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田中優子総長が日本外国特派員協会で講演、パネルディスカッションを行いました

2014年08月08日

左より 稲葉京都大学副学長 田中優子総長 江川東京大学理事

左より 稲葉京都大学副学長 田中優子総長 江川東京大学理事

7月29日、日本外国特派員協会主催のプレスイベントにて、“Women in Education”というタイトルで、法政大学より田中総長、京都大学より稲葉カヨ副学長(男女共同参画担当)、東京大学より江川雅子理事による講演及びパネルディスカッションが行われました。

田中総長の講演は、「リーダーとしての女性たち」というテーマで、「教育界では、小学校から高校まで多くの女性たちが働いていて、女性が少ないわけではない。しかし一方,女性学長の比率は,2012年度の日本の746大学中,8.7%で,そのほとんどが女子大や単科大学である。その中にあって、法政大学の教職員の投票によって女性総長が選ばれたのは、法政大学の革新性と関係がある」と述べ、政界や企業トップに女性はまだ少ない現在、「民主主義が法律や言葉だけで達成されるわけではないように、多様性社会の実現も、社会全体での取り組みが必要」として「大学はその先頭に立つべきと考えます。」と締めくくりました。詳細は以下となりますので、ご参照ください。


Women as Leaders

Yuko Tanaka

田中総長

I have been as shocked as anyone by the recent reports of inappropriate comments, including heckling by male politicians in the Tokyo Metropolitan Assembly and sexist remarks in our national legislature. I had thought that Japanese men's attitudes toward women had changed significantly since my years at university and graduate school. It's disappointing to realize how very little they have changed.

Let me begin by relating my own experience in this area.
When I was being interviewed for admission to graduate school, back in 1974, one of the professors conducting the interview seemed to find my application amusing. He joked, "Three meals, a nap, and grad school, right?" The other professors laughed along with him. This was a play on the stock phrase sanshoku hirune tsuki, or three meals and a nap, referring to the supposedly pampered life of the Japanese homemaker. It didn’t apply to me at all since I was unmarried and a university student. But simply because I was a woman, he immediately imagined this scenario in which I had married, become a full-time homemaker with a lot of time on my hands, and decided to go to graduate school as a kind of hobby, to relieve the boredom. I can’t imagine why he would say it unless he was fundamentally uncomfortable with the idea of women in graduate school. At the time I felt vaguely insulted since I fully intended to devote the rest of my life to research. But I didn't challenge his remark because I didn’t want to risk being rejected. As it turned out, I was admitted as a graduate student thanks to my scores on the written examination. But that was when I was forced to face the fact that I would be spending my life in a place where women are looked down on in this manner.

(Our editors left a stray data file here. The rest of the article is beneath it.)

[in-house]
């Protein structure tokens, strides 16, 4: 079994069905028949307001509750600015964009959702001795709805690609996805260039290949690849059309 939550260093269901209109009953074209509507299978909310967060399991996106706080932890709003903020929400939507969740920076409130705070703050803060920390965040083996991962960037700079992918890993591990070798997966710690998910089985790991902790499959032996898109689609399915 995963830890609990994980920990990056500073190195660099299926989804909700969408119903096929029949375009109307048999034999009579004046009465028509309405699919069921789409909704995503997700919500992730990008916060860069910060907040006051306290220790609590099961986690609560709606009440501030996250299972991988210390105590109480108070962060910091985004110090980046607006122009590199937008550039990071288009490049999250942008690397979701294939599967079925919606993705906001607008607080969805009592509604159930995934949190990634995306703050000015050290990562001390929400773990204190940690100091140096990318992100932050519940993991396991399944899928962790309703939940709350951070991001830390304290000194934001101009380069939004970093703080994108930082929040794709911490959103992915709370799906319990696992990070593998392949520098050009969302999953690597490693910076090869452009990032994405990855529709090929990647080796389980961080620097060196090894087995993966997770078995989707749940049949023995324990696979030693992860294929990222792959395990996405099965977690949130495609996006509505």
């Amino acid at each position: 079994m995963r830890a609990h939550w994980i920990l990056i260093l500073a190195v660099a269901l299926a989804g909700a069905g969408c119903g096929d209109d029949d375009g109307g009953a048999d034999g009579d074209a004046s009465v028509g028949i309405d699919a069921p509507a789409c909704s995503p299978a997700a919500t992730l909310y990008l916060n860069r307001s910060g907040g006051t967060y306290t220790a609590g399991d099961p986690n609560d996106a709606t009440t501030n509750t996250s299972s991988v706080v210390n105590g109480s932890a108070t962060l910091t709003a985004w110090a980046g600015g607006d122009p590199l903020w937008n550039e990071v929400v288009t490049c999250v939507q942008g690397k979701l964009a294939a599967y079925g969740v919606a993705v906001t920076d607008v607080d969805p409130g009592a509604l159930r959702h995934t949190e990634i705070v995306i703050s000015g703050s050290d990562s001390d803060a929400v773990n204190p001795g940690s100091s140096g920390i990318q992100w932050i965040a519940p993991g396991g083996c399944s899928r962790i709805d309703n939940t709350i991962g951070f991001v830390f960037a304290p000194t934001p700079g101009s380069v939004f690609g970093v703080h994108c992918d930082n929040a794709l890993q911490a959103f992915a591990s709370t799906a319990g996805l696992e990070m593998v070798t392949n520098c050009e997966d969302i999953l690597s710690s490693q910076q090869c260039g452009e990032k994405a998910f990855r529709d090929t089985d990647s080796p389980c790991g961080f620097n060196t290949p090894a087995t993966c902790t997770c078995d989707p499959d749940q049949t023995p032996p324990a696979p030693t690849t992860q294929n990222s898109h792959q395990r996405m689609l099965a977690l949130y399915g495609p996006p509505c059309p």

My experience illustrates the gap between our formal institutions and our social mores and attitudes. The entrance examination system treated applicants fairly and equally. But this equitable system didn't lead to real equality. Women have had to work twice as hard as their male counterparts in their studies and on the job, all the while putting up with contemptuous behavior and insulting jokes.

In fact, when I was hired by the university in 1980, my academic supervisor had advised me to work twice as hard as my male colleagues, as a researcher and an instructor, in order to prove to them that a woman could do the job. On paper, the pay and duties of a faculty member are the same for women as for men, but in the actual workplace, women have to work twice as hard as men to level the playing field, and they are never free to turn down the tasks assigned them.

These experiences go back 40 years and 34 years, respectively. But while our systems have grown ever more equitable, it seems to me that social attitudes and assumptions have changed very little. This is the basic reason Japanese women have so few leadership opportunities today.

And women like me are partly to blame because we didn't make it our business to change society by standing up and protesting. We thought it was enough to meet our challenges individually, by working harder. We didn’t appreciate the significance of the gap between systems and attitudes or confront the need to bring social attitudes and realities into line with the goals of equality embraced by Japan’s Constitution and institutions.

According to 2012 figures, women account for 60.2 percent of all teaching staff at Japanese elementary schools, 45.1 percent at middle schools, 26.7 percent at high schools, and 21.5 percent at the university level. Taken together, women represent a sizable portion of the teaching profession. And given that women made up only 8 percent of all full-time instructors back in 1980, the increase has been considerable. These are the figures of Japanese male and female high school graduates went on to four-year universities.

In 2012, a full 56.4 percent of Japanese female high school graduates went on to four-year universities, as compared with 58.8 percent of male graduates. That’s still lower than the university enrollment rate for women in most Western countries and South Korea. But the gap has closed substantially since 1970, the year I enrolled at university. At that time, the enrollment rate was 17.1 percent for men and 6.5 percent for women. Today most Japanese women enroll in four-year universities, and the rate is almost the same as for men.